With Duo launching this past week we were wondering if Allo would show itself. According to Android Police, the app is, in fact, being tested, the messaging component at least, with some sexually aggressive and rather weird stickers and of course, one of Allo’s interesting features is the inclusion of Google Assistant. Android Police tear down of the Google App v6.3 beta gives us an insight on what’s in store.
The tear down in itself didn’t reveal anything too earth shattering but android police reports a not-so-new translate option hidden in the overflow menu on the now on tap screen. Tapping it redraws the text on the screen into your language of choice.
In earlier builds, the feature only worked if there were multiple languages on the screen and users were presented with a card in Now on tap but with this update the translate feature was replaced into the overflow menu from where it can be activated anytime.
The tear down has also shown that the Google Assistant will likely only support two languages when it launches (many believe it’ll come with Android 7.0 Nougat). It appears that it’ll support English and Deutsche at launch. Which is a pretty limited number of languages, but it is likely that more will be coming in the near future. There are also a few more settings located inside the settings section of the app for controlling the Google Assistant and Google Home (Google Home is the Amazon Echo competitor that the company announced at Google I/O and should be coming to stores this Fall).
It is possible that at launch, Google Assistant might be restricted to only the U.S. and a few other countries in Europe. Other regions and languages may be added prior to launch or in future updates after the launch as was the case with Google Now language support.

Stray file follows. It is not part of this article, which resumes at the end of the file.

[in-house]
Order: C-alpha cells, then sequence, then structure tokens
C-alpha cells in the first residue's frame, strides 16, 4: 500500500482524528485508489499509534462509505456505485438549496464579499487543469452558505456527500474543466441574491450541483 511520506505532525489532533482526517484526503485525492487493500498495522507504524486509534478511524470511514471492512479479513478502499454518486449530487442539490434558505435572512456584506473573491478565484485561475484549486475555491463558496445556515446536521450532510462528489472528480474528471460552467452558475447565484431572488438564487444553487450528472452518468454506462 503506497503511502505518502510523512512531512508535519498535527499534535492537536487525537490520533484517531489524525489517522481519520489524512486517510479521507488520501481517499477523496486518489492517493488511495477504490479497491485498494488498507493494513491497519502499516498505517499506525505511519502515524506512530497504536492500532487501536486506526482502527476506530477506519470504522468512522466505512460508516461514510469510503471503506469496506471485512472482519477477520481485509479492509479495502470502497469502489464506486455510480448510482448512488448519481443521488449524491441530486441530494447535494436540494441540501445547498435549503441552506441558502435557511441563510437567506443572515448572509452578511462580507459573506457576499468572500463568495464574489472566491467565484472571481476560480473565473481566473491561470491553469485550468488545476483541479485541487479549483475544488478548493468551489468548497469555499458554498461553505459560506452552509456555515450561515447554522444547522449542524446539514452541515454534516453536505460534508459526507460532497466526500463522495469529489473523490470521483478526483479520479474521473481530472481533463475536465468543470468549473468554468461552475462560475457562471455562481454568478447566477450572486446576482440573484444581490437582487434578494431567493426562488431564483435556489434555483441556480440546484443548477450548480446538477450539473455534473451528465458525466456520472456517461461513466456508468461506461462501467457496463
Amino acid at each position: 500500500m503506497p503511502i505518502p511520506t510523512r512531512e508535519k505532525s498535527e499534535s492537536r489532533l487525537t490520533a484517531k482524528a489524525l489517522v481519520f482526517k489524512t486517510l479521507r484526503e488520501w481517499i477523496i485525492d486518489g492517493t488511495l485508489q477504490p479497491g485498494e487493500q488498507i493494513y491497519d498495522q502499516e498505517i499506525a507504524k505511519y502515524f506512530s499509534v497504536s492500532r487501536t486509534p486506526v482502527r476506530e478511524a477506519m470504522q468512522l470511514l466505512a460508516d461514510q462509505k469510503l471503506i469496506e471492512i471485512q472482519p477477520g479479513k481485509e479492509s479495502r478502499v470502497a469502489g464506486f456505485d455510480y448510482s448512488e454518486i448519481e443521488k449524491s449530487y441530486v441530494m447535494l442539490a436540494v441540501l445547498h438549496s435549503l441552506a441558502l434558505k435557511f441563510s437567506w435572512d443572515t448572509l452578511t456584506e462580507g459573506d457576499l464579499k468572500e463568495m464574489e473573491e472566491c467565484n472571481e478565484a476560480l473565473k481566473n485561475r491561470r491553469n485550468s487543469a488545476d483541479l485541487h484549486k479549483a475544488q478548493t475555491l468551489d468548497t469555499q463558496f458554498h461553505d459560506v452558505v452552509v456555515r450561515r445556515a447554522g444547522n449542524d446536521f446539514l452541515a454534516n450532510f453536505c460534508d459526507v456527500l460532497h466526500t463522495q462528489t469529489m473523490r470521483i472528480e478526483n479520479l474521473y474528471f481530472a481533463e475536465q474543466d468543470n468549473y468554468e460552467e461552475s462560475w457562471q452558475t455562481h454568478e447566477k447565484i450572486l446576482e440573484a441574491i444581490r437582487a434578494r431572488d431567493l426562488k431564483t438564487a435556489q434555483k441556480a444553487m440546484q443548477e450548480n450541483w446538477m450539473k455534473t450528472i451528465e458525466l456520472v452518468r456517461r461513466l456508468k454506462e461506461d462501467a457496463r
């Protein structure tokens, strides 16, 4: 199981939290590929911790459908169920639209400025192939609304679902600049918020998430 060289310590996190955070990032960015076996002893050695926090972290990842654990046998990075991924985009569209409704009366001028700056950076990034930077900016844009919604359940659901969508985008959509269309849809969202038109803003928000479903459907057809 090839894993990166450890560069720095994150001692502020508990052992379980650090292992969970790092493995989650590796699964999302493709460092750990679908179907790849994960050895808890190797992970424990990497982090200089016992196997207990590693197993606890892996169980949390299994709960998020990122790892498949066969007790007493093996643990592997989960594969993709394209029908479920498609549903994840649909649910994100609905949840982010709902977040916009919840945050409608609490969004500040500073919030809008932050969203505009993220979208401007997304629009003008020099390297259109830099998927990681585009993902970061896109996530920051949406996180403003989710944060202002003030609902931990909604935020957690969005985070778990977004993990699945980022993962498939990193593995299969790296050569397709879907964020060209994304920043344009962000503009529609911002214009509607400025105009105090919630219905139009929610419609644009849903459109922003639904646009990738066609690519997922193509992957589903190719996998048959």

There are two new toggles which are basically creepiness overload emergency buttons. In case the efficiency of Google creeps you out you can turn Google Assistant on or off entirely or turn off its ability to read the content on your screen.
User-defined actions similar to the ones sen before in IFTTT or Microsoft’s Flow also showed their face in the update here. Allowing users to create their own triggers within the app. Likely for use with the Google Assistant and Google Home. The strings found in the code aren’t that helpful in determining how these would be used, but it would appear that you should be able to create your own commands and tell the Google Assistant what you want it to reply with. It also appears that there are a few new icons in the app for Google Home hardware. There’s an icon for a “general device” and then another for the Nest Thermostat. So it looks like the Nest Thermostat will get its own icon, while other hardware won’t.
That’s about sums it up for whatever interesting was found in the app in this tear down. If you haven’t gotten the update to version 6.3, you can download it from the link. Of course, what’s interesting is subjective, so be sure to check on the full very detailed tear down by Android Police.